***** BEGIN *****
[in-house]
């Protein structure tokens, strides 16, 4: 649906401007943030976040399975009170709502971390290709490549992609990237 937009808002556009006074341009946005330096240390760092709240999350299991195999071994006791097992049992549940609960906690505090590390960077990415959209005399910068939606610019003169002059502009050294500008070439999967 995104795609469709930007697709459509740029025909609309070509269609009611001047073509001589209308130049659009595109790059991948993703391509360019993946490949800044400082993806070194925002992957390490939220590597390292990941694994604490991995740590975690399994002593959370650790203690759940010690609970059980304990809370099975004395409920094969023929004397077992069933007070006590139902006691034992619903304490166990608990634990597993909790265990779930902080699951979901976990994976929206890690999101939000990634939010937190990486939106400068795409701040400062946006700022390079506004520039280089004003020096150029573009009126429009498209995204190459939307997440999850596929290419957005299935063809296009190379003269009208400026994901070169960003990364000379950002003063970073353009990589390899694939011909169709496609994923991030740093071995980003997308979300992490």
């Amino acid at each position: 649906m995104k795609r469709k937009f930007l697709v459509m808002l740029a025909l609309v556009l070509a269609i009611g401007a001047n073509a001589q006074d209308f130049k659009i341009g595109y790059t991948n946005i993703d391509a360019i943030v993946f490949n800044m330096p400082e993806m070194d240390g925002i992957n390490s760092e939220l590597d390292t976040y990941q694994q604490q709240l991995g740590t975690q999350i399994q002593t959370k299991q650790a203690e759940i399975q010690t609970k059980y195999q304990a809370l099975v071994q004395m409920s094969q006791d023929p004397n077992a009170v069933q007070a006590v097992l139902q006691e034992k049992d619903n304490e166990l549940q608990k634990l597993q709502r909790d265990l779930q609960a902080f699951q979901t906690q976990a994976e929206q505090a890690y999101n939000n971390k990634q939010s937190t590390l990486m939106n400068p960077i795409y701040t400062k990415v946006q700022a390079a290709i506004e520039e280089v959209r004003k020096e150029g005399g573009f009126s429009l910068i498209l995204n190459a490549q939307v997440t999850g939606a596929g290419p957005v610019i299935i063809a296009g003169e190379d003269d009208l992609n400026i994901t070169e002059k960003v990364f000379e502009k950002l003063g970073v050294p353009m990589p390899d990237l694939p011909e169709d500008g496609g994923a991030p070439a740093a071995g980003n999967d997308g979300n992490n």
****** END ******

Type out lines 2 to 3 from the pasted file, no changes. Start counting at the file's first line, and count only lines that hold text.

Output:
């Protein structure tokens, strides 16, 4: 649906401007943030976040399975009170709502971390290709490549992609990237 937009808002556009006074341009946005330096240390760092709240999350299991195999071994006791097992049992549940609960906690505090590390960077990415959209005399910068939606610019003169002059502009050294500008070439999967 995104795609469709930007697709459509740029025909609309070509269609009611001047073509001589209308130049659009595109790059991948993703391509360019993946490949800044400082993806070194925002992957390490939220590597390292990941694994604490991995740590975690399994002593959370650790203690759940010690609970059980304990809370099975004395409920094969023929004397077992069933007070006590139902006691034992619903304490166990608990634990597993909790265990779930902080699951979901976990994976929206890690999101939000990634939010937190990486939106400068795409701040400062946006700022390079506004520039280089004003020096150029573009009126429009498209995204190459939307997440999850596929290419957005299935063809296009190379003269009208400026994901070169960003990364000379950002003063970073353009990589390899694939011909169709496609994923991030740093071995980003997308979300992490």
């Amino acid at each position: 649906m995104k795609r469709k937009f930007l697709v459509m808002l740029a025909l609309v556009l070509a269609i009611g401007a001047n073509a001589q006074d209308f130049k659009i341009g595109y790059t991948n946005i993703d391509a360019i943030v993946f490949n800044m330096p400082e993806m070194d240390g925002i992957n390490s760092e939220l590597d390292t976040y990941q694994q604490q709240l991995g740590t975690q999350i399994q002593t959370k299991q650790a203690e759940i399975q010690t609970k059980y195999q304990a809370l099975v071994q004395m409920s094969q006791d023929p004397n077992a009170v069933q007070a006590v097992l139902q006691e034992k049992d619903n304490e166990l549940q608990k634990l597993q709502r909790d265990l779930q609960a902080f699951q979901t906690q976990a994976e929206q505090a890690y999101n939000n971390k990634q939010s937190t590390l990486m939106n400068p960077i795409y701040t400062k990415v946006q700022a390079a290709i506004e520039e280089v959209r004003k020096e150029g005399g573009f009126s429009l910068i498209l995204n190459a490549q939307v997440t999850g939606a596929g290419p957005v610019i299935i063809a296009g003169e190379d003269d009208l992609n400026i994901t070169e002059k960003v990364f000379e502009k950002l003063g970073v050294p353009m990589p390899d990237l694939p011909e169709d500008g496609g994923a991030p070439a740093a071995g980003n999967d997308g979300n992490n």